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Date: -- (:)
From: Jacques Garrigue <garrigue@k...>
Subject: Re: [Caml-list] Type safe affectation ?
From: Brian Hurt <>
> On Sun, 15 Jun 2003 wrote:
> > On Sat, 14 Jun 2003, Xavier Leroy wrote:
> > > Also, keep in mind that the compiler can optimize based on
> > > immutability assumptions.  For instance, the OCaml compiler performs
> > > propagation of structured constants and code motion for accesses
> > > inside data structures that are immutable.  You might very well break
> > > something by using the set_cdr function above.
> > 
> > Is it the case that those functions which use it in a disciplined way, 
> > basically rewriting those functions transformable from "ML +
> > Minamide style holes" to "ML + setcdr" are going to break
> > something? I believe ExtLib is doing this, and probably a few
> > others wrote such libaries after the previous round on this topic.

There are safe ways to do that: when you build such a structure with a
hole, first define a mutable type sharing the same representation with
your intended immutable type, and cast to it after you're fisnished.
Since ocaml doesn't do any fancy representation optimizations, this
will work, and if it changes all C libraries are broken anyway.

For instance, you can write for a list:

type 'a mut_list = {hd: 'a; mutable tl: 'a list}
external inj : 'a mut_list -> 'a list = "%identity"

Limitation: for sum types, this only works for the first parameterized
constructor (the tag has to be 0). For records there is no problem.

Also, you must be very careful about not letting a mut_list value leak
out (respect the linearity), otherwise inferred information such as
variance will be incorrect, and you can break the type system.

By the way, the above limitation is yet one more reason I think it
would be really cool to allow records inside sum-type definitions.

> If there is one thing I'm regretting with ExtLib, is that we've seemed to 
> make using Obj.magic "cool", or at least "common and usefull".  Were holes 
> added to the standard Ocaml compiler, I'd be re-rewritting ExtList to take 
> those optimizations *out*.  There's other stuff in ExtLib which is usefull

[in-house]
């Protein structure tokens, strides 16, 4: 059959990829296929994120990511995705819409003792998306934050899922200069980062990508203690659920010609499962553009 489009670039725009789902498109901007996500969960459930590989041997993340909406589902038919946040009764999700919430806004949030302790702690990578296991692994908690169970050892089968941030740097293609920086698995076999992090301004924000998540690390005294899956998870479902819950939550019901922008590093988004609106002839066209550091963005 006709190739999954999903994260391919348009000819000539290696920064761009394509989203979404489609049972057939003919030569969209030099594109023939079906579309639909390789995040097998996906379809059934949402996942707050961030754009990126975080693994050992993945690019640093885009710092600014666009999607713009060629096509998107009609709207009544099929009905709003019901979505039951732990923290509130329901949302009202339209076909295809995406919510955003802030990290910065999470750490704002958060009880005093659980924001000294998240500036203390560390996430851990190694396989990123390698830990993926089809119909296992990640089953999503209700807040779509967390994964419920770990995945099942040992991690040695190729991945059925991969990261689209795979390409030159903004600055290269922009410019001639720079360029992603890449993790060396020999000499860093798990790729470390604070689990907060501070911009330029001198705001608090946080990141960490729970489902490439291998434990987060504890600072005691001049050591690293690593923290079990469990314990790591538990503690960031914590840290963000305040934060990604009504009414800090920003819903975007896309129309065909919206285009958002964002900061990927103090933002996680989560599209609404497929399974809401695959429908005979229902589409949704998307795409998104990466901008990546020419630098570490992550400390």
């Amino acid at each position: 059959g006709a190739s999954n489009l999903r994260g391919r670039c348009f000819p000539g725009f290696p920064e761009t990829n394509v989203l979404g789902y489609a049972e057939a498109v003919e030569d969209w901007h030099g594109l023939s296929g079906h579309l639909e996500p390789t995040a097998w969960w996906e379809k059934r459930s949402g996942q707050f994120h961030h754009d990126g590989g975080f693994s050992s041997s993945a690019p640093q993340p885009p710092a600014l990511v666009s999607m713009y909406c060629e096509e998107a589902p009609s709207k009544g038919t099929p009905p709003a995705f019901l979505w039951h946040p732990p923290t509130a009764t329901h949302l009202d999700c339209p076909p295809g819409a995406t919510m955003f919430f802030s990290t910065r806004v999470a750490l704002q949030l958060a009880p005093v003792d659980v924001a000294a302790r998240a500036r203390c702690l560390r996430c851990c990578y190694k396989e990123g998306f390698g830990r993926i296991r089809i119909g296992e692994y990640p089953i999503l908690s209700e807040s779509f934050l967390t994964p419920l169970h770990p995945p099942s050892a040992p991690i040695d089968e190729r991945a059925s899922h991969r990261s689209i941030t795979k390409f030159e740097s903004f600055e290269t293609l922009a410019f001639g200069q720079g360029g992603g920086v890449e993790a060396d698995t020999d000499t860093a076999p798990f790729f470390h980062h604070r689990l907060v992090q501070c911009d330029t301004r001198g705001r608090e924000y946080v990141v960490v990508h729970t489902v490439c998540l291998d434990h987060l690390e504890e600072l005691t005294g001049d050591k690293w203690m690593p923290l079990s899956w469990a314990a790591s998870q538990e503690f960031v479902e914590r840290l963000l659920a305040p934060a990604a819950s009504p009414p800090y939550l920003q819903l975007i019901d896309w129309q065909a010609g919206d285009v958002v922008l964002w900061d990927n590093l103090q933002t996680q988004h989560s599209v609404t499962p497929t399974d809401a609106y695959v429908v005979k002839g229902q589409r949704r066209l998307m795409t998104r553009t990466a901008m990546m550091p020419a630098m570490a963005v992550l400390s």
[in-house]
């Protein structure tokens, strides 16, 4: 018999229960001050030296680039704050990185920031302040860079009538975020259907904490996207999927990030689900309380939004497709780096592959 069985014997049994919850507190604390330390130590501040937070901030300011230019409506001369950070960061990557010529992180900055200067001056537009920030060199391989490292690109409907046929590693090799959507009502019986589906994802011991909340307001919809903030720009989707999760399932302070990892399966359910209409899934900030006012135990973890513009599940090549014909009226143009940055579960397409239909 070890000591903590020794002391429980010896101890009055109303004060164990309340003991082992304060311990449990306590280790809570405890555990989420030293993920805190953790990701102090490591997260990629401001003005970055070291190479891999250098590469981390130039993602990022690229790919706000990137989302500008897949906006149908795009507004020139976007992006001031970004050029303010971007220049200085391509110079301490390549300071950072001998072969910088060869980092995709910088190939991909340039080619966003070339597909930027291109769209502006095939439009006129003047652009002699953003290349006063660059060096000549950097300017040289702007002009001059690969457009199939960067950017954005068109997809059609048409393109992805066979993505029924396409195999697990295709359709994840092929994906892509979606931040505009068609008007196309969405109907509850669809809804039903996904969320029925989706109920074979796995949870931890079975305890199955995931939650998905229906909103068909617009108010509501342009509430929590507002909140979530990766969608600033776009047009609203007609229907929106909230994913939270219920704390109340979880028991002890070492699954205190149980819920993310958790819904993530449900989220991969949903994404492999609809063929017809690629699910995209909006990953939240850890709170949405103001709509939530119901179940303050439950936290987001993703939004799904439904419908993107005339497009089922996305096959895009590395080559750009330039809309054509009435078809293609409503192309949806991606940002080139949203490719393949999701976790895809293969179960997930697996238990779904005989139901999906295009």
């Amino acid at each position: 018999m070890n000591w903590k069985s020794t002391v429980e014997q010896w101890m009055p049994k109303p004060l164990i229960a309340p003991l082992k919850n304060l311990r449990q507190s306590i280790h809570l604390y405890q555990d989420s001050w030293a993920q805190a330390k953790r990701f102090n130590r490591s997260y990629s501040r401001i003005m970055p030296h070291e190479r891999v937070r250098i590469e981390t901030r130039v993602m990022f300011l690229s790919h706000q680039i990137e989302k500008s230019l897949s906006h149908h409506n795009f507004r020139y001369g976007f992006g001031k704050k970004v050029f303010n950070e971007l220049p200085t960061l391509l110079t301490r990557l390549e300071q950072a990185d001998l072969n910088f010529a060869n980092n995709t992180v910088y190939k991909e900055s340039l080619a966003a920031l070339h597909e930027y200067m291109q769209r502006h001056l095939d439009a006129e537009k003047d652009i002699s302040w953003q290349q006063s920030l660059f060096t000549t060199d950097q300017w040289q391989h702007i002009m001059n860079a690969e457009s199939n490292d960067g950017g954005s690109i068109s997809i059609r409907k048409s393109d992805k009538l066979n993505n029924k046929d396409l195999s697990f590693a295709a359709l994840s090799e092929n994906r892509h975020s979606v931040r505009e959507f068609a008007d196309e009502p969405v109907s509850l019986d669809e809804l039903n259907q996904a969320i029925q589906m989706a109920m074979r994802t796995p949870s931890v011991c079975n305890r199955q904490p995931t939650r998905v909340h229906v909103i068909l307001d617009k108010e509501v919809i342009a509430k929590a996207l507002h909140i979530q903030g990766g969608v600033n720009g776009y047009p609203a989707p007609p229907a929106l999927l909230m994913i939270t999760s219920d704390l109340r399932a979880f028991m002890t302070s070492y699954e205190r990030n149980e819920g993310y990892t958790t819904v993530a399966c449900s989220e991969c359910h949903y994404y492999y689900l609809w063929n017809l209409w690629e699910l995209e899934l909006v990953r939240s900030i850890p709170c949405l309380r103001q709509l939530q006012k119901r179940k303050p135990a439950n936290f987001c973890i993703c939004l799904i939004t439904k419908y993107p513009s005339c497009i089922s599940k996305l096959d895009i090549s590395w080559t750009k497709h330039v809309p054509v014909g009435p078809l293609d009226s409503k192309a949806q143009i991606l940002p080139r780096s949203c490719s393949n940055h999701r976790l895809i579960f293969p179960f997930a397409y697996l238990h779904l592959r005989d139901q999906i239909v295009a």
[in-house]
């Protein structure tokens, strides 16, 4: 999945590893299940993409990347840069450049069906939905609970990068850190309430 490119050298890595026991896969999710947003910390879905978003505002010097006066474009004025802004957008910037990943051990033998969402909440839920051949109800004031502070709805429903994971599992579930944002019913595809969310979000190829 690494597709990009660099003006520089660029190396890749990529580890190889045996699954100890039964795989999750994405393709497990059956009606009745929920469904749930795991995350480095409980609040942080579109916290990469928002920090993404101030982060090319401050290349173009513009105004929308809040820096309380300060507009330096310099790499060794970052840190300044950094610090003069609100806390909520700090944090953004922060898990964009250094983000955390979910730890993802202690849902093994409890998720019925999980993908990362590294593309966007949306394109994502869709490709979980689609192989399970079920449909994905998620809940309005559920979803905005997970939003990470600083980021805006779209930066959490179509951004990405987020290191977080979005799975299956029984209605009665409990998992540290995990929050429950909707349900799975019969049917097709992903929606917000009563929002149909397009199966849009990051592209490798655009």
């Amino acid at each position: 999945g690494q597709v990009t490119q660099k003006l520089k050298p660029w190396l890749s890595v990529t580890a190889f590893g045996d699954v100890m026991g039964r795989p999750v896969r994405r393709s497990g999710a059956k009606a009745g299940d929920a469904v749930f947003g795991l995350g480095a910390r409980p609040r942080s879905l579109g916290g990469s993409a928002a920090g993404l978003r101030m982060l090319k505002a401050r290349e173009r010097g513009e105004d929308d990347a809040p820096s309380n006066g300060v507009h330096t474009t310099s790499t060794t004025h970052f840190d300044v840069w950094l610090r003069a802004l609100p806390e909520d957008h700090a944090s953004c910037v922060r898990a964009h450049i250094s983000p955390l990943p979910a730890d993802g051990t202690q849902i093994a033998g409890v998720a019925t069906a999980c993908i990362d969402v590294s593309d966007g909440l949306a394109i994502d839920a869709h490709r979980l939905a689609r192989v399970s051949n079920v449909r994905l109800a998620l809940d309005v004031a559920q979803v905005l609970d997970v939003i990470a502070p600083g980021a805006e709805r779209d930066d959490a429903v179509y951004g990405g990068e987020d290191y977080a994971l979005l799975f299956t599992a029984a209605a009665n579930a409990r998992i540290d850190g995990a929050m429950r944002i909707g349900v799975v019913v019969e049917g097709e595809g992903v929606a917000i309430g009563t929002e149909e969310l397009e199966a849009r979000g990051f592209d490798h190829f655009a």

> even without the new List code- Enum, for example.  So the project will 
> survive regardless.

The problem is that holes at the type level are a difficult feature to
offer: they require linear types in the compiler. As an optimization,
it is a rather high-level one, and maybe not so easy to know when it
will apply.
> Or maybe I'm overstating ExtLib's effect- and there has always been a lot 
> of Obj.magic going around.

I certainly hope this is not the case. Obj.magic is EVIL.
It is only acceptable in this case because we want to optimize some
well-known structure, and we can check the correctness for sure.
At the user level, it is certainly preferable to use a mutable
structure to start with.

> > On a related note, I'd like a way to make an immutable
> > representation of the built in array by not exporting the
> > mutators, *and then* making the type parameter covariant, say a
> > signature like the following  
> > 
> > module type FUNCTIONAL_ARRAY = 
> >   sig
> >     type (+'a) t
> >     val init : int -> (int -> 'a) -> 'a t
> >     val get : 'a t -> int -> 'a 
> >     val length : 'a t -> int 
> >     val map : ('a -> 'b) -> 'a t -> 'b t
> >   end
> > 
> > The only safe ways to do this using array are to hide array in a class 
> > definition or a function closure. It seems that I should be able to 
> > just write 
> > 
> > 	type 'a t = 'a array
> > 
> > and have the type system figure out if it's OK. Arrays are efficient,
> > and there are quite a few cases in my coding where they are not
> > mutable.

This one is just a typing problem. Nothing magic here, and it should
actually be possible to infer correctly the variance of an abstract
type, independently of its representation. But this is high-level and
potentially dangerous stuff, so don't hold your breath for this.

> All you have to do in this code is just not allow a mutation to occur in 
> your code.  As I understand things, to everyone outside of the module 'a t 
> is an abstract type- the only way to mutate it is to pass it to a function 
> in the module that mutates it.

Here the problem is variance. Currently ocaml does not allow the
above, because 'a array is not covariant.



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